Historic Hitchin' Post Stables L.L.C.
4848 Lake Mary Road firstname.lastname@example.org 928-774-1719
HORSE RELATED ACTIVITIES COME WITH THIS WARNING
1) I am hereby advised to purchased and wear a well-fitted helmet, hardhat or similar protective head gear fastened securely under the chin while working around or riding horses to prevent injuries.
2) I am hereby advised to always wear hard soled, fully enclosed shoes or boots and socks to protect feet; and long pants to protect legs while working around or riding horses.
SECTION B. THE NATURE AND PHYSICAL CHARACTER OF THE HORSE
While domesticated, well trained horses are usually obedient, docile and affectionate, it is important to understand that their survival instincts are what has allowed the horse to survive from prehistoric time to the present day.
1) I am advised that horses are unpredictable by nature, with minds of their own, as are all animals both domestic and wild. The horse is often somewhat high strung or nervous by nature. Horses are extremely strong and powerful physically. Horses are tremendously heavy, weighing from 600 to 1300 pounds on the average. These characteristics deserve a human being's utmost respect.
2) I am advised that when a horse is frightened, angry, under stress or feels threatened, it is his instinct to jump forward or sideways and/or to run away from danger at a trot or gallop of speeds up to 35 miles per hour.
3) I am advised that if a horse is frightened or feels threatened from behind, it may kick straight back; sideways in either direction; or even forward with either of its hind legs with tremendous force.
4) I am advised that when a horse is frightened or feels threatened from above it or on its back, it may hunch its back and buck in a way that could throw a rider to the ground with tremendous force. A fall from a horse will usually be from a height of 3 to 6 feet.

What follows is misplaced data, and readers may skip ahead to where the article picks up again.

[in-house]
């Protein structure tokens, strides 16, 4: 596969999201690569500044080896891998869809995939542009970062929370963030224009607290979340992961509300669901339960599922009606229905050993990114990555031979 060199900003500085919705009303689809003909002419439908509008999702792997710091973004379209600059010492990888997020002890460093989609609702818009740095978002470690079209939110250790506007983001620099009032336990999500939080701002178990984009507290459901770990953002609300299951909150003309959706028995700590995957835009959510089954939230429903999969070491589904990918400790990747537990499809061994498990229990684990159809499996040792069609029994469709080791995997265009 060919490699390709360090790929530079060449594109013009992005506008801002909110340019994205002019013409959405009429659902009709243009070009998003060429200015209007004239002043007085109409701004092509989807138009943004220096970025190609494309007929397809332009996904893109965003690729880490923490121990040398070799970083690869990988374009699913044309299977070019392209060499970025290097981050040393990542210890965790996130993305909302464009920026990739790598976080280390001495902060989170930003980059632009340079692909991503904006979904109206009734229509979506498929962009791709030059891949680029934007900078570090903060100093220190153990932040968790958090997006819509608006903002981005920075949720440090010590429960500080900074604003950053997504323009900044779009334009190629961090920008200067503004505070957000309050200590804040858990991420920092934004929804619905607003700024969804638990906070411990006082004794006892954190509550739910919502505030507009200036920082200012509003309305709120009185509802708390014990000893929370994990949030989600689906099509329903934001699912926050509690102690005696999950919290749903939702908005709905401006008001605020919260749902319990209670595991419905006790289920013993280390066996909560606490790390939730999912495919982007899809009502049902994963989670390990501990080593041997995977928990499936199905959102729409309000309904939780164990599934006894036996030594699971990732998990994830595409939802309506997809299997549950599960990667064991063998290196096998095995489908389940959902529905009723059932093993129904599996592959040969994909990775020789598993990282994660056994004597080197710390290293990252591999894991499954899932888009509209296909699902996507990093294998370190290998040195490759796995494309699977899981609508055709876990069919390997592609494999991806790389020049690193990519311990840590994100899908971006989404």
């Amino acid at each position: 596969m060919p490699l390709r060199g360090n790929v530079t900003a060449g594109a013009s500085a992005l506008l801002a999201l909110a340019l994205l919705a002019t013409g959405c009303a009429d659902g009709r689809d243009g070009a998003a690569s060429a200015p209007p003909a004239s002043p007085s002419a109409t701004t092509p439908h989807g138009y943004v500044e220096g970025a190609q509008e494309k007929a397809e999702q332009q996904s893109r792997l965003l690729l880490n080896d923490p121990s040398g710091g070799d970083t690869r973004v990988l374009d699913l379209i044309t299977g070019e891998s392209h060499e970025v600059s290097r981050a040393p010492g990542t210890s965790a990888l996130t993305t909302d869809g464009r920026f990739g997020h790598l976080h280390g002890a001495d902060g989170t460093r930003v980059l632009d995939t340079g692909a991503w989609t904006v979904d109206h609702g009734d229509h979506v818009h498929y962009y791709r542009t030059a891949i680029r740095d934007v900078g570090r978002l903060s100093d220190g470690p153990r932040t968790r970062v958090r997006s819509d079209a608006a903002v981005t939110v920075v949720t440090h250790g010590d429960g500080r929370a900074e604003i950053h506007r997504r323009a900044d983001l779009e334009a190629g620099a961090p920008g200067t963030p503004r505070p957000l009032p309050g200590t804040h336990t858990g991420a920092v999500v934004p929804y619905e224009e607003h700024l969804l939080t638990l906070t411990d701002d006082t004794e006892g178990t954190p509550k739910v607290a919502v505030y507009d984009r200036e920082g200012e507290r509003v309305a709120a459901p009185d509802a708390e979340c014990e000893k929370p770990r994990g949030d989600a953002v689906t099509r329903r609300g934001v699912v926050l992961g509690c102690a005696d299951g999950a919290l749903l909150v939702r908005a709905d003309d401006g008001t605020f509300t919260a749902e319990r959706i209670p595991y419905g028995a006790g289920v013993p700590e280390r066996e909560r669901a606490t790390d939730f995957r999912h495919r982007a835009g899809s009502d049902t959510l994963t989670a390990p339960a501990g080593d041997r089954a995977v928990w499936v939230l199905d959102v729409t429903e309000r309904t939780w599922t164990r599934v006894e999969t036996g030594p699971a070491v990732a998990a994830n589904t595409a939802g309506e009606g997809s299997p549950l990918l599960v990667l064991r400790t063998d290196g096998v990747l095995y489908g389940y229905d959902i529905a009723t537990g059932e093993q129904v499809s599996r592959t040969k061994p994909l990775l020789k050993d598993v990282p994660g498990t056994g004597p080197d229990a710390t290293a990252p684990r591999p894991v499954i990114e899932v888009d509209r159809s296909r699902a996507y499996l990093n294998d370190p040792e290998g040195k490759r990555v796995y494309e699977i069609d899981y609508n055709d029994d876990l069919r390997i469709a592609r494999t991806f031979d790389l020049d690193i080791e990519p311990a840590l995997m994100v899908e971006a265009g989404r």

5) I am advised that if a horse is frightened or feels threatened from the front, it may naturally react by rearing up with its front legs; strike with one or both front legs; bite with its teeth; throw its head up or from side to side; or run directly over whatever it fears in front of it.
6) I am advised that a human must always approach a horse calmly, quietly and cautiously, preferably from near its shoulder or lower neck, talking soothingly to it.
7) I am advised that loud and/or sudden unexpected movements; dropping of objects near a horse; approaching vehicles, animals or people; ill-fitting equipment and/or physical pain can provoke a domesticated horse to react according to his natural protective instincts.
8) I am advised that the first signs of langer or fear in a horse are the sudden tensing of the muscles of the body; possible laying its ears flat back against its head; quickly tossing or raising its head; and sudden snorting through the nostrils accompanying at least one other warning sign.
9) I have been advised that a horse can see independently with each eye, actually looking in one direction with one eye and another direction with the other eye, or it can focus both eyes on one object somewhere in front of it;